In January 2022, Public Services and Procurement Canada released a Request for Information (RFI) on seeking feedback about cyber security practices to protect sensitive controlled unclassified information and federal contract information, and how stakeholders perceive cyber security readiness. It also asked questions about the anticipated implementation of the United States (US) Cybersecurity Maturity Model Certification 2.0 on Canadian organizations. Suppliers in defence, security, space, aerospace, cyber security and other stakeholders (e.g., academia, industry associations) were encouraged to respond. The RFI closed on March 4, 2022. Feedback received will help the Government of Canada make decisions on cyber security requirements, cyber security certification and other approaches to support organizations that do business with the Government of Canada, and Canadian businesses that do business with other jurisdictions, in meeting cyber security requirements in contracting.

Additional Cyber Security and Cybercrime Resources

Public Awareness

Cybercrime and Cyber Fraud

Critical Infrastructure


A crime committed with the aid of, or directly involving, a data processing system or computer network. The computer or its data may be the target of the crime or the computer may be the tool with which the crime is committed. A more comprehensive definition of cybercrime is available.
Cyber Incident
Any unauthorized attempt, whether successful or not, to gain access to, perform reconnaissance, modify, destroy, delete, or render unavailable any computer network or system resource.
Critical Infrastructure
Processes, systems, facilities, technologies, networks, assets, and services essential to the health, safety, security, or economic well-being of Canadians and the effective functioning of government. Critical infrastructure can be stand-alone or interconnected and interdependent within and across provinces, territories, and national borders. Disruptions to critical infrastructure could result in catastrophic loss of life, adverse economic effects, and/or significant harm to public confidence.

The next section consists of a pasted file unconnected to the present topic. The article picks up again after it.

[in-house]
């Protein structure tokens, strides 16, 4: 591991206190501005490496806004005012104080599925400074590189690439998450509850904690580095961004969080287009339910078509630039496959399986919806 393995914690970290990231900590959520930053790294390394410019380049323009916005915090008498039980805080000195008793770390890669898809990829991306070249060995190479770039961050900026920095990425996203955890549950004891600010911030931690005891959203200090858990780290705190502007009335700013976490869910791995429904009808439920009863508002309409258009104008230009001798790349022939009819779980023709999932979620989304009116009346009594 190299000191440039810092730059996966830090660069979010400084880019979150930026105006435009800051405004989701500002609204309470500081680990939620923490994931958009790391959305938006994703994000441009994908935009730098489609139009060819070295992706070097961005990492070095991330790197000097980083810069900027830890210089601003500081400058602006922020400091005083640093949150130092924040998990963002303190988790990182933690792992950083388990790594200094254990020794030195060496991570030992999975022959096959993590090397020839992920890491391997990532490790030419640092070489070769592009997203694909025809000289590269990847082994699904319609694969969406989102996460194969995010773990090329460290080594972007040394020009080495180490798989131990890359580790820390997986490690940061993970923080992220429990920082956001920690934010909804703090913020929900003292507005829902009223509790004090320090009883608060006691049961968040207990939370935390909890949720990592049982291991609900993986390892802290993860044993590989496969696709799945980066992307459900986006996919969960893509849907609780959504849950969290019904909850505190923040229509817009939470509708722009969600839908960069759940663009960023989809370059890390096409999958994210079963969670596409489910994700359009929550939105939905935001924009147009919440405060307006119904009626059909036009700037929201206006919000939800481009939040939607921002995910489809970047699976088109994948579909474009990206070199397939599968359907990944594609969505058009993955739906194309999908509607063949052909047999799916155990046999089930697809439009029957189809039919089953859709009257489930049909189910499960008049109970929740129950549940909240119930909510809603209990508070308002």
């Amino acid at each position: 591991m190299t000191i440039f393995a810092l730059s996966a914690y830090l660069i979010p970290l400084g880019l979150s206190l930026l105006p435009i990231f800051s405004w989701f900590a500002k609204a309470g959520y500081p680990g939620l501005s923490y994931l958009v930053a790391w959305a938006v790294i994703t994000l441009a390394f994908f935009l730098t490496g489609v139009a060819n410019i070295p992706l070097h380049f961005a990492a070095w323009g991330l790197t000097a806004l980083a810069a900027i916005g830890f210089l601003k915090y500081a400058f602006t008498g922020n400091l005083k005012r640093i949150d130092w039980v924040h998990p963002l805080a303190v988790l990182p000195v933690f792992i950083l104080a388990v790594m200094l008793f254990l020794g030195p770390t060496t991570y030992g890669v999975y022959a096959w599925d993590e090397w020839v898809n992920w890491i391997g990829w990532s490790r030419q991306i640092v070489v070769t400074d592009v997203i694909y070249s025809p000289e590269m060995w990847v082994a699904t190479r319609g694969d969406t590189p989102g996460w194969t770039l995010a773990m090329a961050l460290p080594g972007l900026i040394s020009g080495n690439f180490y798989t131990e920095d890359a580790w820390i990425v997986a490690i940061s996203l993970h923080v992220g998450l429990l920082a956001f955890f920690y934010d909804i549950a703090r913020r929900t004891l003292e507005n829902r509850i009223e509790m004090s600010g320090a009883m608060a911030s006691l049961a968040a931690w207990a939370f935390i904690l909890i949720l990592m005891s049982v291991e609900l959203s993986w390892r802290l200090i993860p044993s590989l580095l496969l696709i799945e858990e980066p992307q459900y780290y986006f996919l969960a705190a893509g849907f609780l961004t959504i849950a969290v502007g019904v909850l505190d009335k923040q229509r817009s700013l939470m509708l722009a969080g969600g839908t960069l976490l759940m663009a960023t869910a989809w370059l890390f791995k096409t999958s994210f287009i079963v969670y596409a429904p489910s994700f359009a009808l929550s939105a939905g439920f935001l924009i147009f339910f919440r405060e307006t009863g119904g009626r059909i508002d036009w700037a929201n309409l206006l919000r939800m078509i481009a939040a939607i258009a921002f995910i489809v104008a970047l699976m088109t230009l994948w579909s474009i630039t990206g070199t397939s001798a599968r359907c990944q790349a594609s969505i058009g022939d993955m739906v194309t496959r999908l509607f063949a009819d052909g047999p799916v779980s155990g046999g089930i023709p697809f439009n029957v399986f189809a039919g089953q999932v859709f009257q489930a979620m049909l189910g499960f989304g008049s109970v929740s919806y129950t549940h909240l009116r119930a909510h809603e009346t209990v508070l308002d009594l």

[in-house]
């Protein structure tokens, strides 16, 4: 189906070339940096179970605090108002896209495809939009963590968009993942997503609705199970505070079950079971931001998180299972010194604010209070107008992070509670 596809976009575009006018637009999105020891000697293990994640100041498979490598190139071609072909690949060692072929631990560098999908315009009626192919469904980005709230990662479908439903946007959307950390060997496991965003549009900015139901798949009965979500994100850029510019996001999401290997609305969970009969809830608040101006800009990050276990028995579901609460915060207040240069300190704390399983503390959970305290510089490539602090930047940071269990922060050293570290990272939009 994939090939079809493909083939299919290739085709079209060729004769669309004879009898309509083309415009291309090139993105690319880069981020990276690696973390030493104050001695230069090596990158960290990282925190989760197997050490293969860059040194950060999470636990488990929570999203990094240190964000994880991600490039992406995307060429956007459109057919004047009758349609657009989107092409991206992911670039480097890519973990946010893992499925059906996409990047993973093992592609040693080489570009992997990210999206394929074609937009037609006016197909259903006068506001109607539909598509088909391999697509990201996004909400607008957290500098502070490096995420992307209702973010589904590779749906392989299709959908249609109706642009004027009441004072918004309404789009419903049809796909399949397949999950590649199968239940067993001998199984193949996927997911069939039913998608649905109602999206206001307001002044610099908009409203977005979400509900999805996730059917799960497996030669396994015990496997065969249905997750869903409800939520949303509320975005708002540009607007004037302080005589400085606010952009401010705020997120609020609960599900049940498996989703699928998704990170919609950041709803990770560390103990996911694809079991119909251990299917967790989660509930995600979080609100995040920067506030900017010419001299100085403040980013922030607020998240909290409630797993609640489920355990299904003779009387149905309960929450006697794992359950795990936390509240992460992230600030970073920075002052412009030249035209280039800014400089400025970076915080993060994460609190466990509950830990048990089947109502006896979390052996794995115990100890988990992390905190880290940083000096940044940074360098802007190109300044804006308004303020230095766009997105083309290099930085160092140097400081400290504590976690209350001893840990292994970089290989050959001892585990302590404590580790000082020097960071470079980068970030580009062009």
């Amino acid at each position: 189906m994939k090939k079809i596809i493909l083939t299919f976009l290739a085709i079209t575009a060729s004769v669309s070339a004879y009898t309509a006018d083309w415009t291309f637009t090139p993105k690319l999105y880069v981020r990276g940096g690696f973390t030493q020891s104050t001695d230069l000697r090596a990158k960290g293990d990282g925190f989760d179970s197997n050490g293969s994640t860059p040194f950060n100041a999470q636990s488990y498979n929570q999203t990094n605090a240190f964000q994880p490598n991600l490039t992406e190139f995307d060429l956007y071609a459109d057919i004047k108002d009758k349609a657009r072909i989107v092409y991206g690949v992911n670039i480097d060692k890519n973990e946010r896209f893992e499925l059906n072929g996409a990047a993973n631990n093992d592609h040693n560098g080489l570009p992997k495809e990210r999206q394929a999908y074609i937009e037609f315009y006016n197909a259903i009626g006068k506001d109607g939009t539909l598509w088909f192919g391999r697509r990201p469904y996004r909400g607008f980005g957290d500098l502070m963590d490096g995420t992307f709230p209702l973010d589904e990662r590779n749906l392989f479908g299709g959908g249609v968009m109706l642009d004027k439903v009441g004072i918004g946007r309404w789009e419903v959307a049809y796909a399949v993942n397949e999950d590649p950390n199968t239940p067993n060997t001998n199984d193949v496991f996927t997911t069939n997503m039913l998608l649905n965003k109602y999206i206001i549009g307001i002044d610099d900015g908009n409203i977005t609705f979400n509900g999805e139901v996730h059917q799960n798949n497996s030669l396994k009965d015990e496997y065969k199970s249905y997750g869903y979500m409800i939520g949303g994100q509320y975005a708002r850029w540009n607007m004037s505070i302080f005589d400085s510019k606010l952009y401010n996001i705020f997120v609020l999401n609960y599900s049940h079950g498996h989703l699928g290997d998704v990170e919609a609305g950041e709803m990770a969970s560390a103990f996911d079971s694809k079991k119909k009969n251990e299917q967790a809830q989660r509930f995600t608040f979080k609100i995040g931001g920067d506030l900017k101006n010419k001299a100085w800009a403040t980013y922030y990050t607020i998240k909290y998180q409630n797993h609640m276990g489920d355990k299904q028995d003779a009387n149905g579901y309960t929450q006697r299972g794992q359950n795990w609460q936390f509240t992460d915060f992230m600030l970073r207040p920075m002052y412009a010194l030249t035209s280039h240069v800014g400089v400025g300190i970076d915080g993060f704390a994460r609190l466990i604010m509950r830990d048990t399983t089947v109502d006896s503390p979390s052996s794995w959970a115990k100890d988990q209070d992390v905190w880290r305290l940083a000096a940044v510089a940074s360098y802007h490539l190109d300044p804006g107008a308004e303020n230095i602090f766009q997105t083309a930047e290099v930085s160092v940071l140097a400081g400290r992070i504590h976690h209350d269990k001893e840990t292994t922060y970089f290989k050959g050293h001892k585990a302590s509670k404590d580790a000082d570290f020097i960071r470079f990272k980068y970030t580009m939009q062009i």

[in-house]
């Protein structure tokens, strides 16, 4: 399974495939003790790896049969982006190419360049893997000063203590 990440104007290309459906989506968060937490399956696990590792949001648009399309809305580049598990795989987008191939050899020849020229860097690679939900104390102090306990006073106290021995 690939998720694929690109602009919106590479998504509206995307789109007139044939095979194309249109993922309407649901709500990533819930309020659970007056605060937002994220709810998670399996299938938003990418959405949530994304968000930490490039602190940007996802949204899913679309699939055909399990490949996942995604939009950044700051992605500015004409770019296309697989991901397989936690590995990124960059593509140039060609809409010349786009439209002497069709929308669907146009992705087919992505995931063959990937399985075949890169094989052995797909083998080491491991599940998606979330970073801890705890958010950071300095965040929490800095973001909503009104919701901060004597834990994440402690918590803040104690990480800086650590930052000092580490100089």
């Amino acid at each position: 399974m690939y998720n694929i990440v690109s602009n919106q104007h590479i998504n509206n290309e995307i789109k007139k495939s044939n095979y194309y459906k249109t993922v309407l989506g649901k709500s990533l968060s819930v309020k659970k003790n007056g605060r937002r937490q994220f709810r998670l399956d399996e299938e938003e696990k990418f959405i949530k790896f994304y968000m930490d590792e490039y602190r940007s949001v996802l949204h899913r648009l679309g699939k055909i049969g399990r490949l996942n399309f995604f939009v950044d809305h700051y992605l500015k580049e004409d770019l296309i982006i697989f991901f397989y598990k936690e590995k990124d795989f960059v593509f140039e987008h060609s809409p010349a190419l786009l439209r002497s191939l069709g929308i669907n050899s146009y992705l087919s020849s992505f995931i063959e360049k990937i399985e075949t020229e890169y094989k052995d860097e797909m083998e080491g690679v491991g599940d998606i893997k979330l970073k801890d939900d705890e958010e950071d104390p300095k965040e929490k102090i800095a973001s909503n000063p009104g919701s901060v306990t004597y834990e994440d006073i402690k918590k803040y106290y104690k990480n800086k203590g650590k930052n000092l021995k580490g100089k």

Cyber Security
The protection of digital information, as well as the integrity of the infrastructure housing and transmitting digital information. More specifically, cyber security includes the body of technologies, processes, practices, and response and mitigation measures designed to protect networks, computers, programs, and data from attack, damage, or unauthorized access so as to ensure confidentiality, integrity, and availability.
Cyber Threat
Any circumstances or event with the potential to adversely impact organizational operations (including mission, functions, image, or reputation), organizational assets, individuals, other organizations, or nation through an information system via unauthorized access, destruction, disclosure, modification of information, and/or denial of service.
Digital Economy
The digital economy incorporates all economic activity reliant on, or significantly enhanced by the use of digital inputs, including digital technologies, digital infrastructure, digital services and data. It refers to all producers and consumers, including government, that are utilizing these digital inputs in their economic activities.
A knowing misrepresentation of the truth or concealment of a material fact to induce another to act to his or her detriment.
Identity Theft
The preparatory stage of acquiring and collecting someone else's personal information for criminal purposes of deception.
Malicious software that denies an individual or organization access to key files and systems until a ransom is paid to the cybercriminal. Ransomware involves encryption, locked screens and/or other methods to prevent file access and extort victims, such as leaking sensitive data online, and ransomware payments often involve cryptocurrency. 
Spear Phishing
A personalized email attack with specific targets. The message targets individuals and includes details such as your interests, recent online activities, or purchases to encourage the recipient to open the email.
Stakeholders in this context include customers, prospects, investors, suppliers, employees and Boards of Directors.
Supply Chain
A network between a company and its suppliers to produce and distribute a specific product to the final buyer.